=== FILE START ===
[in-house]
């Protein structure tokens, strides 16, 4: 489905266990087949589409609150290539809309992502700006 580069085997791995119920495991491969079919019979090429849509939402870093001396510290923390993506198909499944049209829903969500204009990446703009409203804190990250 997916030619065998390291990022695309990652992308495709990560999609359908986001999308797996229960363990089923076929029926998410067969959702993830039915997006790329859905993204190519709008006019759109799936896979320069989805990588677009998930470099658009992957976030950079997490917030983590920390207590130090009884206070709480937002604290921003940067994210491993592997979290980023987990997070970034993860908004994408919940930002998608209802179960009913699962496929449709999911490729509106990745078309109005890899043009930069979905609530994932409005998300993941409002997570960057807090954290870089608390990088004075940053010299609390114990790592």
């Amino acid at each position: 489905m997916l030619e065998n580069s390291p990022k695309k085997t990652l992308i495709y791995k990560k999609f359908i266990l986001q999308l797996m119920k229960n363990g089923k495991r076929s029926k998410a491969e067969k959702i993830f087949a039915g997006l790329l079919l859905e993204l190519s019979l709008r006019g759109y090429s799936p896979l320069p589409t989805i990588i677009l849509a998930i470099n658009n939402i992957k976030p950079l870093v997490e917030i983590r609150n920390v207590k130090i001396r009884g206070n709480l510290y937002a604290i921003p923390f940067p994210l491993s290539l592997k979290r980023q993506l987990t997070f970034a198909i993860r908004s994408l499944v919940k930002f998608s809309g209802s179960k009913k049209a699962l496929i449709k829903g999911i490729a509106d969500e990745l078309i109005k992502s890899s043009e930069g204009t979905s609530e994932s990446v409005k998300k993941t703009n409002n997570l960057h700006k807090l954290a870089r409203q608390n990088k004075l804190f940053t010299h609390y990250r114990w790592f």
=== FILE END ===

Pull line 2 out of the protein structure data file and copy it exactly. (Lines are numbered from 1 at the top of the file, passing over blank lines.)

């Protein structure tokens, strides 16, 4: 489905266990087949589409609150290539809309992502700006 580069085997791995119920495991491969079919019979090429849509939402870093001396510290923390993506198909499944049209829903969500204009990446703009409203804190990250 997916030619065998390291990022695309990652992308495709990560999609359908986001999308797996229960363990089923076929029926998410067969959702993830039915997006790329859905993204190519709008006019759109799936896979320069989805990588677009998930470099658009992957976030950079997490917030983590920390207590130090009884206070709480937002604290921003940067994210491993592997979290980023987990997070970034993860908004994408919940930002998608209802179960009913699962496929449709999911490729509106990745078309109005890899043009930069979905609530994932409005998300993941409002997570960057807090954290870089608390990088004075940053010299609390114990790592």